“Most Important Problem” ≠ “Only Problem”

I am flabbergasted that neither Calculated Risk’s readers nor, apparently, Calculated Risk recognize that the NFIB survey that CR posts on does not say that small businesses reckon inadequate demand as their only problem. Indeed, as I read the graph that CR reproduces fully 2/3s of small business owners report that something other than low demand is their main problem.

I’m a member of NFIB, participate in these surveys regularly, and read them when they come out. If you add concerns about regulatory uncertainty and taxes together, more small business owners report them as their main problem.

If you add to those the number who view the high cost of healthcare insurance as their main problem, it accounts for nearly all small business owners.

8 comments… add one
  • PD Shaw Link

    I think the original numbers and charts are on page 20 of this pdf:


    Indeed taxes (23%) and government regulation/red tape (16%) together account for more than poor sales (30%).

  • Yeah, I didn’t bother looking at the table. The worries about taxes and government regulation having been going up for months.

    I think that this result is in part an example of how to condition the response by the question. You could as easily divide demand into multiple categores, e.g. not enough retail sales, not enough home buyers, not enough business sales, and you’d split the demand response, too.

  • john personna Link

    Sorry, that lack of demand is the largest single answer is significant.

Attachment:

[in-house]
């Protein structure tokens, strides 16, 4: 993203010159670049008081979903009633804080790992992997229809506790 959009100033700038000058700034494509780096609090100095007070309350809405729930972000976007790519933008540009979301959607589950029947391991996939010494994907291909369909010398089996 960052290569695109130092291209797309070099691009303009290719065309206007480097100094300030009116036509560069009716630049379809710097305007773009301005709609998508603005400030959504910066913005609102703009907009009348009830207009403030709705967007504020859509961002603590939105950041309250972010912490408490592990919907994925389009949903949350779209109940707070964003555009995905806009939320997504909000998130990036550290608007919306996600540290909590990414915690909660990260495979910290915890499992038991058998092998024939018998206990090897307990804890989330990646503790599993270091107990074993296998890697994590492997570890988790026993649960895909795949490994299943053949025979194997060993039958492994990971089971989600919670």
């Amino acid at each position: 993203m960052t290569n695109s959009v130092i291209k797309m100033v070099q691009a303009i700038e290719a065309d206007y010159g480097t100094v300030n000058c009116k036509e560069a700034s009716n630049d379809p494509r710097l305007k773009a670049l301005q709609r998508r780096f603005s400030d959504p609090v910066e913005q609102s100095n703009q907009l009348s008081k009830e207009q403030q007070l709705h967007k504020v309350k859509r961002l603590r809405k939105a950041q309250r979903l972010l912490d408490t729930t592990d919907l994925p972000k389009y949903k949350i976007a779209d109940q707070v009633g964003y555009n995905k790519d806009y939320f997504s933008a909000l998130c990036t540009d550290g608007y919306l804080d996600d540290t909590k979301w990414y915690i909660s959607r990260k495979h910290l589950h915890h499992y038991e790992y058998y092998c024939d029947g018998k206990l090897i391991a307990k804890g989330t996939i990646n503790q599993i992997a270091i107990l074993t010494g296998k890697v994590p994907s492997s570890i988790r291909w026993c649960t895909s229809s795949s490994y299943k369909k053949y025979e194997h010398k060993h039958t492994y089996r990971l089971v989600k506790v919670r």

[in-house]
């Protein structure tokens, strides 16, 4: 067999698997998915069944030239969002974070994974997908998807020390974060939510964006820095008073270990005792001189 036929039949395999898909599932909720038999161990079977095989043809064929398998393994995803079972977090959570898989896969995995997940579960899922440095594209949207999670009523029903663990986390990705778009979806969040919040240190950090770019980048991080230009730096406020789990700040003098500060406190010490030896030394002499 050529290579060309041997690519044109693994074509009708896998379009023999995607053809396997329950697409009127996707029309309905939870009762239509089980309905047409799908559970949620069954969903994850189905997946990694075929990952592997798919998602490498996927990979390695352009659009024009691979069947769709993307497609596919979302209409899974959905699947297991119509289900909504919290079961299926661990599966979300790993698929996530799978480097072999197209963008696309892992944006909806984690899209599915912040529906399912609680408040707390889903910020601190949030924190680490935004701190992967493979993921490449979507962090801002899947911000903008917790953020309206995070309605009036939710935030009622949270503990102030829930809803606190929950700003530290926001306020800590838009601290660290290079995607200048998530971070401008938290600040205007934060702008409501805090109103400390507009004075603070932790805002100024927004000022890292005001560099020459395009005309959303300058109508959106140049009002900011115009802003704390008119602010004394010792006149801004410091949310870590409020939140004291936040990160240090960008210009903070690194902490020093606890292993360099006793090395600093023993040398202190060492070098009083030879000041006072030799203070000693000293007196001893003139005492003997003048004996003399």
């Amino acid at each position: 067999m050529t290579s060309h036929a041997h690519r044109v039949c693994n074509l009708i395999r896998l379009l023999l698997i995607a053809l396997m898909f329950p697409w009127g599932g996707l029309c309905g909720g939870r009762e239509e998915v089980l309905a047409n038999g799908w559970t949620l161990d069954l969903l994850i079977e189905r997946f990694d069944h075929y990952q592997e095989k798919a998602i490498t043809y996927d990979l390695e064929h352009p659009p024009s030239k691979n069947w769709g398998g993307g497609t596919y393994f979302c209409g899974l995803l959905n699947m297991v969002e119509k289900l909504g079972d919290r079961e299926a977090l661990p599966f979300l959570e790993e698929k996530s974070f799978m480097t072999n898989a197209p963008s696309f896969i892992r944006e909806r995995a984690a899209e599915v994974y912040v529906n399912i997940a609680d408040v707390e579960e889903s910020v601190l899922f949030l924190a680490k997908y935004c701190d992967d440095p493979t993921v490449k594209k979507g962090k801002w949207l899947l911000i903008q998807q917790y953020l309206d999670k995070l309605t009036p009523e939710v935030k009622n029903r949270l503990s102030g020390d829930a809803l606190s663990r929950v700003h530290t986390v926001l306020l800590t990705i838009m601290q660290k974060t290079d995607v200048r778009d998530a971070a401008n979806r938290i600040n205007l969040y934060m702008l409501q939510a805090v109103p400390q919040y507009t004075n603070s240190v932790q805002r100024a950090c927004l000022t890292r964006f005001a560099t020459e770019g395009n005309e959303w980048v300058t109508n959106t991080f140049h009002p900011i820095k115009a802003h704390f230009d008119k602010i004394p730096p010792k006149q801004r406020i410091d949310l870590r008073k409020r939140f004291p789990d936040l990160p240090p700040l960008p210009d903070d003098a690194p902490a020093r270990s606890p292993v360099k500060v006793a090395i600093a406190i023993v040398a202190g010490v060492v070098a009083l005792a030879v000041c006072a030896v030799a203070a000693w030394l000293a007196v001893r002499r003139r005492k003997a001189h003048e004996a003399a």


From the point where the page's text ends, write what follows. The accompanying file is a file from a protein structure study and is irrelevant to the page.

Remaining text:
That you can add tax + regulation to make your own category is somewhat interesting as well, but it’s not like you scored the top answer fair and square.

    Jeez, discussing the actual top answer is not an error.

  • I didn’t say it was an error. I said that it didn’t adequately represent the actual responses. The title says it all.

  • john personna Link

    Well, remember where I’m coming from. I’ve been saying for a few months that lack of demand was the number one problem, as other folks told us their friends reported otherwise.

    This poll confirms my intuition.

    But ;-), if you add two other categories together you can beat it.

  • There are any number of true statements that could be made about the results of the survey:

    • The single most common response was low demand.
    • A plurality of respondents said low demand.
    • Reasons other than low demand outweighed low demand by more than two to 1.
    • More respondents thought that taxes or regulatory uncertainty were their most important problem than said that low demand was their most important problem (these were the only two responses about which that could be said, BTW)

    They’re all true but they all give an incomplete view of the results and markedly different impressions of the results. That was my point.

  • PD Shaw Link

    It’s also true that the category of regulatory/red tape has shown the most change over the last year of any of the categories. It’s increased about 45% from last year.

  • john personna Link

    Over the last year? We were already in the crunch at that point.

    Check out the long term graphs, from 1986 to present, in particular the one at the bottom of page 18.

    Poor sales has never in the last 25 years been the Most Important Problem, until this slump.

    Geez. Get a grip guys. Try to make it a little less obvious that you are playing “how can we blame the goverment?”

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